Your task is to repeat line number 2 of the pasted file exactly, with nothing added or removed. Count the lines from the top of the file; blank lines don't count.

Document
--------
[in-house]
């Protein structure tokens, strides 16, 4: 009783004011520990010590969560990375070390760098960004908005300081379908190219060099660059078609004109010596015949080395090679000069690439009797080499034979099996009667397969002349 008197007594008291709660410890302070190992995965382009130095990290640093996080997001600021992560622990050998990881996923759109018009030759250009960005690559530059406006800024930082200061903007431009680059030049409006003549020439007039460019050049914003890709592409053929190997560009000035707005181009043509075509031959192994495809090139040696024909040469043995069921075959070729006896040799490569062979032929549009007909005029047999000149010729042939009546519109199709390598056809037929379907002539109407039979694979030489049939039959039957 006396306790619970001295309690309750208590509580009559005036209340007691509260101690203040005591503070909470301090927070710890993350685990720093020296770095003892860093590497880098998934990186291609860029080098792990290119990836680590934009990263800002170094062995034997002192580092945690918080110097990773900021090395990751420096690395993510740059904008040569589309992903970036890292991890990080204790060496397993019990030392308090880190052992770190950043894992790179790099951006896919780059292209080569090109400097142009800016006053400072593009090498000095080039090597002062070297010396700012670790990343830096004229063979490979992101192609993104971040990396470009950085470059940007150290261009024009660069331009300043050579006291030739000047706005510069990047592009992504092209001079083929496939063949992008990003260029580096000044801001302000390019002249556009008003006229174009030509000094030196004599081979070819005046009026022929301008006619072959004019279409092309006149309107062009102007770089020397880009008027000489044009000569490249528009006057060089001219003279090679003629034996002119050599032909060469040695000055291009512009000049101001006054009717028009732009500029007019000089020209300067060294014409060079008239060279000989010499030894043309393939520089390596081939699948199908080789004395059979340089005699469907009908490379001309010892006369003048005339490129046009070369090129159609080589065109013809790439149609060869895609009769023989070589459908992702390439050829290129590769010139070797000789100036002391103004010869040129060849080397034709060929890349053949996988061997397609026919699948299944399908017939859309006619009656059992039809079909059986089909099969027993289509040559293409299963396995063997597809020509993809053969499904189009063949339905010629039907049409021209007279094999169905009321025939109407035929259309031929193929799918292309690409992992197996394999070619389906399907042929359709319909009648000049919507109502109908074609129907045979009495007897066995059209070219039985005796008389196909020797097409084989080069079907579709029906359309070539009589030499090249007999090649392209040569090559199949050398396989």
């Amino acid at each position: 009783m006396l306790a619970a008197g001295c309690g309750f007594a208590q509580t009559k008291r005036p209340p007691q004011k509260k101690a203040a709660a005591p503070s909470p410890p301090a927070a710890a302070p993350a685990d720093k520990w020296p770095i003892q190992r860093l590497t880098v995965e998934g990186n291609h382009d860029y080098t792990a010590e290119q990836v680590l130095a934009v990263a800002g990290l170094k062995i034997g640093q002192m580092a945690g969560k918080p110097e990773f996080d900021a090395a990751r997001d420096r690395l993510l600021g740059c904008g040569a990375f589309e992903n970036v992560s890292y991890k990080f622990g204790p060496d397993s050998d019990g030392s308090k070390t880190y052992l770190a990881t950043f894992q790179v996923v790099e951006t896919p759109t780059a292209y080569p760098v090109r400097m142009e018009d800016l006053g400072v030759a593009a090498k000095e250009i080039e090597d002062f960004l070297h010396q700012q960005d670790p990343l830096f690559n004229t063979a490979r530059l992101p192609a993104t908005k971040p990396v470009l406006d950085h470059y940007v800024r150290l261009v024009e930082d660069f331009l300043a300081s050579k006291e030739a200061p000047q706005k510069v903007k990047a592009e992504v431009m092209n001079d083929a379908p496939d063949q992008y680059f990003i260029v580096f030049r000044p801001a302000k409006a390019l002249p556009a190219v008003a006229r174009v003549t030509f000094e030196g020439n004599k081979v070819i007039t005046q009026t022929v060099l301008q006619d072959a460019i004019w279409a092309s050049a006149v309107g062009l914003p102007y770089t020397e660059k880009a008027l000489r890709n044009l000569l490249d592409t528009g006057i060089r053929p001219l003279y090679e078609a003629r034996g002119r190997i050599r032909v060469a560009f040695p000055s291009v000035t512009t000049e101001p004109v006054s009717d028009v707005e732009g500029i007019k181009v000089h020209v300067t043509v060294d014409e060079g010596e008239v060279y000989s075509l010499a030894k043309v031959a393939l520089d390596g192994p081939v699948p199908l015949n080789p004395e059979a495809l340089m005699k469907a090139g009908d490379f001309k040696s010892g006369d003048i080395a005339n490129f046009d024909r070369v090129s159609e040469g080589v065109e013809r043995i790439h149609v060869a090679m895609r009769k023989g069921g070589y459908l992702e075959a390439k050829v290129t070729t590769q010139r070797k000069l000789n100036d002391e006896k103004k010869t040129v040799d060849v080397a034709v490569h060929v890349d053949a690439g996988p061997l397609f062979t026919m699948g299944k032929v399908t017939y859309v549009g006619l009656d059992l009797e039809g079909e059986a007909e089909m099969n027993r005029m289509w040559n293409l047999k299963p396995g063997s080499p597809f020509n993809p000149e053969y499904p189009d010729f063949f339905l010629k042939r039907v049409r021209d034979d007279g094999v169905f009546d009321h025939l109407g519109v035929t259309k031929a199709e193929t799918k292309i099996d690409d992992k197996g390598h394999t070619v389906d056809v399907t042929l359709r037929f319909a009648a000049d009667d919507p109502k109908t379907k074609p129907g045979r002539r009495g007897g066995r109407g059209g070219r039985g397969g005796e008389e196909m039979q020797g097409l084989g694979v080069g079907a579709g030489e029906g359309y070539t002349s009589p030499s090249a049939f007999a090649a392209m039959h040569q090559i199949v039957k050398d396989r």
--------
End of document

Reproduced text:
């Protein structure tokens, strides 16, 4: 009783004011520990010590969560990375070390760098960004908005300081379908190219060099660059078609004109010596015949080395090679000069690439009797080499034979099996009667397969002349 008197007594008291709660410890302070190992995965382009130095990290640093996080997001600021992560622990050998990881996923759109018009030759250009960005690559530059406006800024930082200061903007431009680059030049409006003549020439007039460019050049914003890709592409053929190997560009000035707005181009043509075509031959192994495809090139040696024909040469043995069921075959070729006896040799490569062979032929549009007909005029047999000149010729042939009546519109199709390598056809037929379907002539109407039979694979030489049939039959039957 006396306790619970001295309690309750208590509580009559005036209340007691509260101690203040005591503070909470301090927070710890993350685990720093020296770095003892860093590497880098998934990186291609860029080098792990290119990836680590934009990263800002170094062995034997002192580092945690918080110097990773900021090395990751420096690395993510740059904008040569589309992903970036890292991890990080204790060496397993019990030392308090880190052992770190950043894992790179790099951006896919780059292209080569090109400097142009800016006053400072593009090498000095080039090597002062070297010396700012670790990343830096004229063979490979992101192609993104971040990396470009950085470059940007150290261009024009660069331009300043050579006291030739000047706005510069990047592009992504092209001079083929496939063949992008990003260029580096000044801001302000390019002249556009008003006229174009030509000094030196004599081979070819005046009026022929301008006619072959004019279409092309006149309107062009102007770089020397880009008027000489044009000569490249528009006057060089001219003279090679003629034996002119050599032909060469040695000055291009512009000049101001006054009717028009732009500029007019000089020209300067060294014409060079008239060279000989010499030894043309393939520089390596081939699948199908080789004395059979340089005699469907009908490379001309010892006369003048005339490129046009070369090129159609080589065109013809790439149609060869895609009769023989070589459908992702390439050829290129590769010139070797000789100036002391103004010869040129060849080397034709060929890349053949996988061997397609026919699948299944399908017939859309006619009656059992039809079909059986089909099969027993289509040559293409299963396995063997597809020509993809053969499904189009063949339905010629039907049409021209007279094999169905009321025939109407035929259309031929193929799918292309690409992992197996394999070619389906399907042929359709319909009648000049919507109502109908074609129907045979009495007897066995059209070219039985005796008389196909020797097409084989080069079907579709029906359309070539009589030499090249007999090649392209040569090559199949050398396989």